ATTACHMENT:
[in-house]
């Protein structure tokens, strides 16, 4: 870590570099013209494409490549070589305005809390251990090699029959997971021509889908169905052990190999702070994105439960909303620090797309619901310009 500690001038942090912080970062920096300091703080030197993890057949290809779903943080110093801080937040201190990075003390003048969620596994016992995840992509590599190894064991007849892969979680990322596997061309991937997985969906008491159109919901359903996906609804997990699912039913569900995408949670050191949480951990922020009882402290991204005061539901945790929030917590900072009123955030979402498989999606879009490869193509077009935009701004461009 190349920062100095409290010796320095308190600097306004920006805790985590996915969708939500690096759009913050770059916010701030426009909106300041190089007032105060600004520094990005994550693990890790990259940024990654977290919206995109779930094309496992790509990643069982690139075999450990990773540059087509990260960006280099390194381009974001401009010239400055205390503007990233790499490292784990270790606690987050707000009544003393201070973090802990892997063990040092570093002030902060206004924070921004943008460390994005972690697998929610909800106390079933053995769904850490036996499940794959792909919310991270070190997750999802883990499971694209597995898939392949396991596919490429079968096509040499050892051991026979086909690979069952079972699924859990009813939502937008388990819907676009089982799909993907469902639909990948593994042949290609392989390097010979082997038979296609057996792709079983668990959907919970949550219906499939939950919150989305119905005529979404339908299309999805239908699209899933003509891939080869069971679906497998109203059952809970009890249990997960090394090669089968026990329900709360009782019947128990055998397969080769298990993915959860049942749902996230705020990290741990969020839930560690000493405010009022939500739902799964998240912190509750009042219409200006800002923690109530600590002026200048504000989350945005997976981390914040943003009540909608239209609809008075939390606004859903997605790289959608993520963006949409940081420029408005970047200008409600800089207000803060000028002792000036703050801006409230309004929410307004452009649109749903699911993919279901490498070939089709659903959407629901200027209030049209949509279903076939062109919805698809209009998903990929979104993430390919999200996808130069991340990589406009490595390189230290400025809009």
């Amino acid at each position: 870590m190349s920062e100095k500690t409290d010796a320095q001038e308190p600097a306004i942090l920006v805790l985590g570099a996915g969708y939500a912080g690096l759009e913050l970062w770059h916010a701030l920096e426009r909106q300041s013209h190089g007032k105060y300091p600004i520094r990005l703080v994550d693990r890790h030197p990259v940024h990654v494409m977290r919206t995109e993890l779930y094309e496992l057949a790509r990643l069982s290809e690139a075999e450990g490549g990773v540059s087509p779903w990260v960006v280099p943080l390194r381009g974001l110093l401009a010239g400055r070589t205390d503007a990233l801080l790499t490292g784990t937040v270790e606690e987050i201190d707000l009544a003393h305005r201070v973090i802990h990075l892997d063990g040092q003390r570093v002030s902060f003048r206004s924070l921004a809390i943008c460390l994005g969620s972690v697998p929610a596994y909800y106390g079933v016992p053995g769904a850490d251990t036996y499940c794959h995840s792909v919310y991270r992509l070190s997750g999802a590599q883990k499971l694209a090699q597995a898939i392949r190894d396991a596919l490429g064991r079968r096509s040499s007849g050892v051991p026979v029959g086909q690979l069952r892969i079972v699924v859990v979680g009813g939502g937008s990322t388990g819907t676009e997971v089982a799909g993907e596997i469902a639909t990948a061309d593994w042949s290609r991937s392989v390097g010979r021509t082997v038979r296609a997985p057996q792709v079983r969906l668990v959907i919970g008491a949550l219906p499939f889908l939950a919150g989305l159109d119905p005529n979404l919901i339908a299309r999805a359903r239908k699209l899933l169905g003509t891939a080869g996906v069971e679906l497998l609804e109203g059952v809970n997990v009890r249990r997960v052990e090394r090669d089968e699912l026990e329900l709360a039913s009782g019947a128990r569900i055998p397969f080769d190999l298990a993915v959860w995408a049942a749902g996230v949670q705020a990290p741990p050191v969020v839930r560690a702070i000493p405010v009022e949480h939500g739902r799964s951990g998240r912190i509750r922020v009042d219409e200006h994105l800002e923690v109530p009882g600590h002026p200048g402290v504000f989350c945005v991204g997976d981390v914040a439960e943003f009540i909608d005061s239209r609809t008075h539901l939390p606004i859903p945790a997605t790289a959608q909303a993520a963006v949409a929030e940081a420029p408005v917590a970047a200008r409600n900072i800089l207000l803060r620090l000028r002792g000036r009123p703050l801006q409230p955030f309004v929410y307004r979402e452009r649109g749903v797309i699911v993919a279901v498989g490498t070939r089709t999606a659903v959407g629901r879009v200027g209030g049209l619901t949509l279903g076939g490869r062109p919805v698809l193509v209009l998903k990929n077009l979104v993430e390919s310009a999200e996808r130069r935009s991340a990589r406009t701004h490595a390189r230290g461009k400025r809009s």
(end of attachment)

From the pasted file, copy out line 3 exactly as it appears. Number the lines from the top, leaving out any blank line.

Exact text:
């Amino acid at each position: 870590m190349s920062e100095k500690t409290d010796a320095q001038e308190p600097a306004i942090l920006v805790l985590g570099a996915g969708y939500a912080g690096l759009e913050l970062w770059h916010a701030l920096e426009r909106q300041s013209h190089g007032k105060y300091p600004i520094r990005l703080v994550d693990r890790h030197p990259v940024h990654v494409m977290r919206t995109e993890l779930y094309e496992l057949a790509r990643l069982s290809e690139a075999e450990g490549g990773v540059s087509p779903w990260v960006v280099p943080l390194r381009g974001l110093l401009a010239g400055r070589t205390d503007a990233l801080l790499t490292g784990t937040v270790e606690e987050i201190d707000l009544a003393h305005r201070v973090i802990h990075l892997d063990g040092q003390r570093v002030s902060f003048r206004s924070l921004a809390i943008c460390l994005g969620s972690v697998p929610a596994y909800y106390g079933v016992p053995g769904a850490d251990t036996y499940c794959h995840s792909v919310y991270r992509l070190s997750g999802a590599q883990k499971l694209a090699q597995a898939i392949r190894d396991a596919l490429g064991r079968r096509s040499s007849g050892v051991p026979v029959g086909q690979l069952r892969i079972v699924v859990v979680g009813g939502g937008s990322t388990g819907t676009e997971v089982a799909g993907e596997i469902a639909t990948a061309d593994w042949s290609r991937s392989v390097g010979r021509t082997v038979r296609a997985p057996q792709v079983r969906l668990v959907i919970g008491a949550l219906p499939f889908l939950a919150g989305l159109d119905p005529n979404l919901i339908a299309r999805a359903r239908k699209l899933l169905g003509t891939a080869g996906v069971e679906l497998l609804e109203g059952v809970n997990v009890r249990r997960v052990e090394r090669d089968e699912l026990e329900l709360a039913s009782g019947a128990r569900i055998p397969f080769d190999l298990a993915v959860w995408a049942a749902g996230v949670q705020a990290p741990p050191v969020v839930r560690a702070i000493p405010v009022e949480h939500g739902r799964s951990g998240r912190i509750r922020v009042d219409e200006h994105l800002e923690v109530p009882g600590h002026p200048g402290v504000f989350c945005v991204g997976d981390v914040a439960e943003f009540i909608d005061s239209r609809t008075h539901l939390p606004i859903p945790a997605t790289a959608q909303a993520a963006v949409a929030e940081a420029p408005v917590a970047a200008r409600n900072i800089l207000l803060r620090l000028r002792g000036r009123p703050l801006q409230p955030f309004v929410y307004r979402e452009r649109g749903v797309i699911v993919a279901v498989g490498t070939r089709t999606a659903v959407g629901r879009v200027g209030g049209l619901t949509l279903g076939g490869r062109p919805v698809l193509v209009l998903k990929n077009l979104v993430e390919s310009a999200e996808r130069r935009s991340a990589r406009t701004h490595a390189r230290g461009k400025r809009s």